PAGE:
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It's good to talk..

Started by Mark, Jun 19, 2005, 12:01 pm

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Mark

Jul 14, 2005, 07:02 pm #15 Last Edit: Jun 08, 2010, 09:13 pm by scarfwearer
 ;D lol.

I suppose a fluid link is pretty useful (except on Skaro).

Thanks once again Nik for your assistance.

bignick

Jul 20, 2005, 11:20 am #16 Last Edit: Jun 08, 2010, 09:13 pm by scarfwearer
My pal tells me that stromberg-carlson is an american phone,and he has no direct experience of it.HOWEVER-things should be basically the same inside.Firstly you must identify the ringer coils(should be just above the bell)These should have a wire in either side leading to connectors.Remove the right hand wire from the connector,and connect your relay apparatus between it and the connector.
Clear as mud? i'll do some diagrams if u need!

Mark

Jul 24, 2005, 01:32 am #17 Last Edit: Jun 08, 2010, 09:13 pm by scarfwearer
Thanks again Nick.

Do you happen to know what voltage the ringer coil works on (so I can get correct solenoid), I've heard 50v!

bignick

Jul 28, 2005, 10:05 am #18 Last Edit: Jun 08, 2010, 09:13 pm by scarfwearer
The ringer is activated by a pulse from the telephone line,so it should be a very low voltage,most electronics stuff that i work with seems to run on 5v.for safetys sake(although its not much of an issue on this side of the workings) id get it checked out with a voltmeter

hb88banzai

Jul 28, 2005, 11:56 am #19 Last Edit: Jun 08, 2010, 09:14 pm by scarfwearer
Quote from: bignick board=faq thread=1119182488 post=1122545142The ringer is activated by a pulse from the telephone line,so it should be a very low voltage,most electronics stuff that i work with seems to run on 5v.for safetys sake(although its not much of an issue on this side of the workings) id get it checked out with a voltmeter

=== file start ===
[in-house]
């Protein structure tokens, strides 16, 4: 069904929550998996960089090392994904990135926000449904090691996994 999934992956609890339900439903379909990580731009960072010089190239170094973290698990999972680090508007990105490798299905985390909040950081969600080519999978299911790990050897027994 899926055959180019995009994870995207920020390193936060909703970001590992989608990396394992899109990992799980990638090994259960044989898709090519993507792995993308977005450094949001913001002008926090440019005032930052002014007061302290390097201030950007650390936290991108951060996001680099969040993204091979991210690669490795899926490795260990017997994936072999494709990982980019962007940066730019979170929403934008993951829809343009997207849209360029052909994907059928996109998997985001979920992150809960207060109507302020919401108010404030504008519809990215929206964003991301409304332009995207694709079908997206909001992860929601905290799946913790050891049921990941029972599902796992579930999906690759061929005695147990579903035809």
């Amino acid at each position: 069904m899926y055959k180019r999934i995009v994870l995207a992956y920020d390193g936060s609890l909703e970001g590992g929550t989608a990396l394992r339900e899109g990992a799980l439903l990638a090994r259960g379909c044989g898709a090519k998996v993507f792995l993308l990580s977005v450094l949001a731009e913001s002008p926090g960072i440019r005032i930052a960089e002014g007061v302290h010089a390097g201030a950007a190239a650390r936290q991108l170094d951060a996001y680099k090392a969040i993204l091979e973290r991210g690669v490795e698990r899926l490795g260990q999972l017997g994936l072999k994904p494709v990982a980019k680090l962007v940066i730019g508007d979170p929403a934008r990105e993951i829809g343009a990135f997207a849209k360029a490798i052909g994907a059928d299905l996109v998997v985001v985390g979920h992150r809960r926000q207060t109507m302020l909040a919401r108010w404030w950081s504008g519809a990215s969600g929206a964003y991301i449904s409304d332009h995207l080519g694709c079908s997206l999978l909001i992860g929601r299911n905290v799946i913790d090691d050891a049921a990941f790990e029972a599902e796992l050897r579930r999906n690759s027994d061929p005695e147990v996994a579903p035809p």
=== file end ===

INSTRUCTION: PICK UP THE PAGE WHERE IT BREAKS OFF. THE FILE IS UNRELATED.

Actually, there are two voltages involved.  The normal line or "Tip" voltage is on the order of 6 volts DC (US phones - UK are a bit different, but only by a volt or two plus or minus so the 5V sounds about right) - this is what is normally live on the line that allows the telephone exchange to tell when the receiver is lifted and is also the carrier voltage for the signal.  However, there is also an AC "Ring" voltage the exchange sends to signal an incoming call - this is because on old style phones with a mechanical ringer they required much higher AC voltage for the coils in the ringers to work (around 60 volts AC for the US - but I think the 50 VAC is correct for UK). 

That's why a phone line is perfectly safe to work on while live AS LONG AS nobody is ringing in at the time.  If some one does, you can get quite a nasty surprise. :o

Do note that you should NEVER connect a telephone ringer to wall outlet voltage as it will well and truly fry it (and possibly you in the bargain).  :o

ironageman

Jul 28, 2005, 05:37 pm #20 Last Edit: Jun 08, 2010, 09:14 pm by scarfwearer
Presumably this means that in the UK, where the telephones ring with a double ring nowadays (I think it was different before the war), the lamp will flash with a double flash in a most un-Tardis-like way.

(But there may be no way round this, and to have the lamp flash at all would be an achievement.)
leonard cohen  1934-2016  standing by the window where the light is strong